Many advisors recognize how invaluable having a social media presence can be. But the costs of maintaining visibility online can be steep, in terms of both time and effort.
Outsourcing some of the work to a social media specialist can relieve the stress of worrying about your online reputation. That person can also free up your time to focus on what you do best, nurturing client relationships, face to face.
“If advisors do too many things, it’ll take up more time and cost them more [in the long run],” says Sylvia Garibaldi, founder of SG & Associates, in Toronto. “There are experts for a reason.”
Though hiring more help means changing your budget, there are several options to keep expenses low, says Garibaldi.
Here are four factors to consider when hiring social media support:
1. Examine your strengths and needs
Do your research first before setting out to find a specialist. Ask yourself how often you want to post or tweet, what social media platforms you plan to use and who you want to connect with.
And reflect on the challenges you’ve encountered trying to do it yourself, before settling on a specialist or consultant.
2. Find the right specialist
It’s rare to find someone who can both execute your strategy and develop it, says Garibaldi. Specialists have different skills and areas of expertise. Distinct skill sets can range from brand building, to managing online communities to developing strategies for engaging people.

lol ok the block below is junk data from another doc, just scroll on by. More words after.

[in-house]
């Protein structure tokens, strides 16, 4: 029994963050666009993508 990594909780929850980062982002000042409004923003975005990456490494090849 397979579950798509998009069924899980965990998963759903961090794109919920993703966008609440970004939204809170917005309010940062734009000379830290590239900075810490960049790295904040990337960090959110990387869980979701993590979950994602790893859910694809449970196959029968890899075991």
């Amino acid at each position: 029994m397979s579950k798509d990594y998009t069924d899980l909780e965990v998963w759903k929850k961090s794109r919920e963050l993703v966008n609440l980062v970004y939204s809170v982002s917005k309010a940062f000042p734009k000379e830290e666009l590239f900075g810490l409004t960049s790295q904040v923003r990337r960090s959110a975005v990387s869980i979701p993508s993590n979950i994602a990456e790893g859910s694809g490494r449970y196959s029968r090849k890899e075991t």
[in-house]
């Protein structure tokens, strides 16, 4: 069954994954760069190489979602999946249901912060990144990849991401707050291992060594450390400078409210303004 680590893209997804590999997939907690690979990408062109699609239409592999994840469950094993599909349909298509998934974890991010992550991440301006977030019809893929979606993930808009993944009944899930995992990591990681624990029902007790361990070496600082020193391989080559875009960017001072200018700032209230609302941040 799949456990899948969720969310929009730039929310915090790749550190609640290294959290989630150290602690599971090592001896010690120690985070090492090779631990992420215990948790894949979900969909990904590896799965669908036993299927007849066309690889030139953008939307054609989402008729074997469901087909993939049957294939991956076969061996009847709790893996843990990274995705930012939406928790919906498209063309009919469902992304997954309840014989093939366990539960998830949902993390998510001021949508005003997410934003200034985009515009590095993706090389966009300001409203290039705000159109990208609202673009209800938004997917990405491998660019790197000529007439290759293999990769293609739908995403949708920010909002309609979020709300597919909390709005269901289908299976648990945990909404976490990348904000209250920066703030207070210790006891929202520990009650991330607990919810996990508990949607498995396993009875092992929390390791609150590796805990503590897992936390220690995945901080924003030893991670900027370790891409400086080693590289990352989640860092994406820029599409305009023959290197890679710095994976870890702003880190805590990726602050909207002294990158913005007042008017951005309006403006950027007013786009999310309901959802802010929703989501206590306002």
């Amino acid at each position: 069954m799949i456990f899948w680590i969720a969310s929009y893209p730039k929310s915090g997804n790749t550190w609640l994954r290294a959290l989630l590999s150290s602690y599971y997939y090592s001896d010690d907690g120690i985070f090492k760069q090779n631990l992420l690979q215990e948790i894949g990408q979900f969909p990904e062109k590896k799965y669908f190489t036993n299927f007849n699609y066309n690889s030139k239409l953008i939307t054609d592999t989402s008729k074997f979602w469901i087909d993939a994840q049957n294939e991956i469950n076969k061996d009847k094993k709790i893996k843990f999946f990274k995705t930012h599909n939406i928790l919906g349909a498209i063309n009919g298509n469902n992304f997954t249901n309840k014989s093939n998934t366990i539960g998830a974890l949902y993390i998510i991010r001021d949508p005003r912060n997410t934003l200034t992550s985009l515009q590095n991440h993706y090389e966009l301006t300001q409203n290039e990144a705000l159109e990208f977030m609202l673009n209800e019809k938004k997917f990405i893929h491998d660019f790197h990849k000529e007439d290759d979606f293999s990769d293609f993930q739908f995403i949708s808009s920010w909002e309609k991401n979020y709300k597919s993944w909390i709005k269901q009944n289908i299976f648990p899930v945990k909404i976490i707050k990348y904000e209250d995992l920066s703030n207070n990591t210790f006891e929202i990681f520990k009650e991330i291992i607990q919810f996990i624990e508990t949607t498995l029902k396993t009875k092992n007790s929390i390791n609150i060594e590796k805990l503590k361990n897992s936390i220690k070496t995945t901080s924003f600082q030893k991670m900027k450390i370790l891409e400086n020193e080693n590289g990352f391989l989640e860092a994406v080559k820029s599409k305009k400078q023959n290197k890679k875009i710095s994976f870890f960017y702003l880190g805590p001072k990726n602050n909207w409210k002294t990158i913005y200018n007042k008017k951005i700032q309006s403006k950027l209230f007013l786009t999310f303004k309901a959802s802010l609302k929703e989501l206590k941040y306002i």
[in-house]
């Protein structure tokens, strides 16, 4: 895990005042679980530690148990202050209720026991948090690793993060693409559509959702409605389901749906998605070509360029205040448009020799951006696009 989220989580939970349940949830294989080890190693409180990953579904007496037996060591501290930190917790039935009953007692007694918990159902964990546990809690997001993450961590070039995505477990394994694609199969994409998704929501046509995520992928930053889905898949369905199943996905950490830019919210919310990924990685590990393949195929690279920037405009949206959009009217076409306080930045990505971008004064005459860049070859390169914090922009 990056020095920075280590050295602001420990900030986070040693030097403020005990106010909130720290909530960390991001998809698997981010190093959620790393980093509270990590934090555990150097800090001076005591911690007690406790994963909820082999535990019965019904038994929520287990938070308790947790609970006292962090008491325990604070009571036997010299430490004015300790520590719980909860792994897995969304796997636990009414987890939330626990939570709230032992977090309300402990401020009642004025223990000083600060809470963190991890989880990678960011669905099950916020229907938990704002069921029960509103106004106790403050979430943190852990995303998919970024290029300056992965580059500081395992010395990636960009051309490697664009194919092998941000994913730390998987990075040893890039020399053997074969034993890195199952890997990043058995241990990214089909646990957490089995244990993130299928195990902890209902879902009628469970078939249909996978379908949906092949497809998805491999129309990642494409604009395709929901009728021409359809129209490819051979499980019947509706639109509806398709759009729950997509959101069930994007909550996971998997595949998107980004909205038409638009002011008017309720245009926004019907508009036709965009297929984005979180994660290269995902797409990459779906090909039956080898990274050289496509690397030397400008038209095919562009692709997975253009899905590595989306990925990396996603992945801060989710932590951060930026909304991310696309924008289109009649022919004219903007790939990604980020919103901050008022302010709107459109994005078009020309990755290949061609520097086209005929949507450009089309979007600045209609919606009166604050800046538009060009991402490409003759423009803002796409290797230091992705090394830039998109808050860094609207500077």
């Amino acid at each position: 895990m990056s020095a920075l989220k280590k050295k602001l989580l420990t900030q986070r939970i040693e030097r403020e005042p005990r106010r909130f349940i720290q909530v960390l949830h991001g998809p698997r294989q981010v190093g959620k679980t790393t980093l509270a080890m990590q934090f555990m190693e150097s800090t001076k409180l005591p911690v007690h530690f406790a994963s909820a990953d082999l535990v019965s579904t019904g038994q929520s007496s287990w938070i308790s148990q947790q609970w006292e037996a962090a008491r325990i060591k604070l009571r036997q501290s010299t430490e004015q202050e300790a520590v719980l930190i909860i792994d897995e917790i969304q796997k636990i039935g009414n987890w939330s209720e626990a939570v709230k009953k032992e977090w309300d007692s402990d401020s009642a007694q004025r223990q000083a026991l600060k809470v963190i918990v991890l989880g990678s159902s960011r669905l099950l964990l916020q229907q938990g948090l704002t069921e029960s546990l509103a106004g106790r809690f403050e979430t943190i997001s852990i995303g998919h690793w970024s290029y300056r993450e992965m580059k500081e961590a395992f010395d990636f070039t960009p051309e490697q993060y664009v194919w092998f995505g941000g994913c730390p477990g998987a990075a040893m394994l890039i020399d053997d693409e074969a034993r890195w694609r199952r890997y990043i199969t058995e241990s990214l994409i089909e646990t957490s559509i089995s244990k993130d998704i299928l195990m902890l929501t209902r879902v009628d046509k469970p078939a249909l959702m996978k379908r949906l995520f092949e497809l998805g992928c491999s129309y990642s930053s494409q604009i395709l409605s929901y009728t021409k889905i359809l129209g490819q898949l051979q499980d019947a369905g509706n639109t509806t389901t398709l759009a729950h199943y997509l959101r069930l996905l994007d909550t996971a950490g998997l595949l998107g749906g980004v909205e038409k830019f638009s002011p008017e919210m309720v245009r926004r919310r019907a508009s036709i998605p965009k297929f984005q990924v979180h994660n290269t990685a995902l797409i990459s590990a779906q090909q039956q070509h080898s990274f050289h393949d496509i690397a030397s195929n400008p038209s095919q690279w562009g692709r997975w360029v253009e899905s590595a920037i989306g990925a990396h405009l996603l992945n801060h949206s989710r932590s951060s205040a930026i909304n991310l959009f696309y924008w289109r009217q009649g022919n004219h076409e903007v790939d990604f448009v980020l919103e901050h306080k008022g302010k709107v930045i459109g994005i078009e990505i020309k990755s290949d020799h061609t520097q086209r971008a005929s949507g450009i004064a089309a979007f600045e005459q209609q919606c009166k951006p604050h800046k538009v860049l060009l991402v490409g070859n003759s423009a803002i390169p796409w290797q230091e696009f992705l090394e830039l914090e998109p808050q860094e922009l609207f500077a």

“It can be overwhelming, because there are a lot of solutions out there,” says Garibaldi.
To narrow the search, you need to pinpoint your priorities. Some experts will offer free consults, which can help give you a sense of how to define your needs.
3. Consider a trial run
The marketplace is filled with options in this area. Advisors don’t have to commit to staffing an in-house social media position right away.
There are web sites, such as Upwork and Fiverr, where freelancers can be contracted for individual projects, suggests Garibaldi. They can be called on to design a logo, write blog posts and produce videos, among other creative tasks.
If you want to find someone closer to home, LinkedIn is a good source, she adds. For instance, advisors can connect with a student looking for extra work in the summer, who might take on the task of sending LinkedIn invites and messages.
4. Seek out resources online
If you find yourself unable to take on the additional costs of hiring someone, you can access online webinars or tutorials. There are even webinars on how to keep your social media compliant, such as those found on Hearsay Social. Start small and focus on the most relevant social media channel, says Garibaldi.
“The reality is you need to be on social media to grow your business,” she says. “If you want to dabble a little bit and start on your own, learn as much as you can,” she says. “If you’re in a tight-budget mode, look for free resources.”
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